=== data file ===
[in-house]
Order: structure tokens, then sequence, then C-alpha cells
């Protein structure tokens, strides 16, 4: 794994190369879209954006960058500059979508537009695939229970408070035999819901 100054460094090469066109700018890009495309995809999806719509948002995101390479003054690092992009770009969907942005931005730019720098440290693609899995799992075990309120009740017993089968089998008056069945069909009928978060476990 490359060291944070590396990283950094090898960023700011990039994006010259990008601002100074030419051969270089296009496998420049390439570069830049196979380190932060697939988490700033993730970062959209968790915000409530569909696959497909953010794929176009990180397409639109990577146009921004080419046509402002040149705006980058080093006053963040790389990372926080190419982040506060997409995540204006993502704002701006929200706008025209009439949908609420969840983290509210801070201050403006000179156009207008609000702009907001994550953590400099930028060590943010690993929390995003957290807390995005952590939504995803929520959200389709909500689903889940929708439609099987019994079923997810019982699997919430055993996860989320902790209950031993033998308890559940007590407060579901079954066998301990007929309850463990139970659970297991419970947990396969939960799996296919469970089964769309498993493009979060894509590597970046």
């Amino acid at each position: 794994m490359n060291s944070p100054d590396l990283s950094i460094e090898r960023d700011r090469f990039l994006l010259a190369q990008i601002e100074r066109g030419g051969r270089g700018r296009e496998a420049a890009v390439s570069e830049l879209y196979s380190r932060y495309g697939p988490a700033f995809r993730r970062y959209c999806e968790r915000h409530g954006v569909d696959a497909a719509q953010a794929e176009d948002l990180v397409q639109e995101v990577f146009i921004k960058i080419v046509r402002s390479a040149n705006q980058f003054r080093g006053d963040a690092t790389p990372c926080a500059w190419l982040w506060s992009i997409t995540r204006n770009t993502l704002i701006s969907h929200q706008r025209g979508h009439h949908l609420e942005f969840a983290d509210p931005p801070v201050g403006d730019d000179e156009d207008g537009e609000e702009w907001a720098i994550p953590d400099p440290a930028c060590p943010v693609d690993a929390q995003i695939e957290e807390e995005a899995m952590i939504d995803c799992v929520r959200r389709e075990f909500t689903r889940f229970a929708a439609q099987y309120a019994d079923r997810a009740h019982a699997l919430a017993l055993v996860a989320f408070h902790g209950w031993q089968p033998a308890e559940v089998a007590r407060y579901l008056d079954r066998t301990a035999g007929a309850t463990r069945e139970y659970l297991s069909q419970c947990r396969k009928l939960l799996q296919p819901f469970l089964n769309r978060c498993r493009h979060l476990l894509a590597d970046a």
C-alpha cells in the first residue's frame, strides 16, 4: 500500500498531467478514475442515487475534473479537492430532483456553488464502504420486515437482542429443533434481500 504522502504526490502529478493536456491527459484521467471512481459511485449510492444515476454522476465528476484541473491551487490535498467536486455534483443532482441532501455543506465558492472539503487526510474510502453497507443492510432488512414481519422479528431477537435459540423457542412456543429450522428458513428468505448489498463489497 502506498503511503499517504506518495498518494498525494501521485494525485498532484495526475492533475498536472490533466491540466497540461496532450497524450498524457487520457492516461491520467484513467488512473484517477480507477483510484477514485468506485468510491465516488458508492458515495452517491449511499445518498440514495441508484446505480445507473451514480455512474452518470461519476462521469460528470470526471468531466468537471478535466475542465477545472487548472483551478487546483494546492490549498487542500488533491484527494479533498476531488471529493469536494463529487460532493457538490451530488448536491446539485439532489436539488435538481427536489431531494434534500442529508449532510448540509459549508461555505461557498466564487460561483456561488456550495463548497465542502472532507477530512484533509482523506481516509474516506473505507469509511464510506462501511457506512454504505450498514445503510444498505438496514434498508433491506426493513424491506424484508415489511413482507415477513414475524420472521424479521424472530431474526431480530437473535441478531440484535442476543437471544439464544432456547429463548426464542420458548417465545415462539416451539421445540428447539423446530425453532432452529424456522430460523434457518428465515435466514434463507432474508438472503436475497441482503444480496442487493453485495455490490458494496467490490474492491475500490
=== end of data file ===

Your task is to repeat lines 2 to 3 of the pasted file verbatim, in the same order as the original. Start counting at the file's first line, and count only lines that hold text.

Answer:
Order: structure tokens, then sequence, then C-alpha cells
């Protein structure tokens, strides 16, 4: 794994190369879209954006960058500059979508537009695939229970408070035999819901 100054460094090469066109700018890009495309995809999806719509948002995101390479003054690092992009770009969907942005931005730019720098440290693609899995799992075990309120009740017993089968089998008056069945069909009928978060476990 490359060291944070590396990283950094090898960023700011990039994006010259990008601002100074030419051969270089296009496998420049390439570069830049196979380190932060697939988490700033993730970062959209968790915000409530569909696959497909953010794929176009990180397409639109990577146009921004080419046509402002040149705006980058080093006053963040790389990372926080190419982040506060997409995540204006993502704002701006929200706008025209009439949908609420969840983290509210801070201050403006000179156009207008609000702009907001994550953590400099930028060590943010690993929390995003957290807390995005952590939504995803929520959200389709909500689903889940929708439609099987019994079923997810019982699997919430055993996860989320902790209950031993033998308890559940007590407060579901079954066998301990007929309850463990139970659970297991419970947990396969939960799996296919469970089964769309498993493009979060894509590597970046």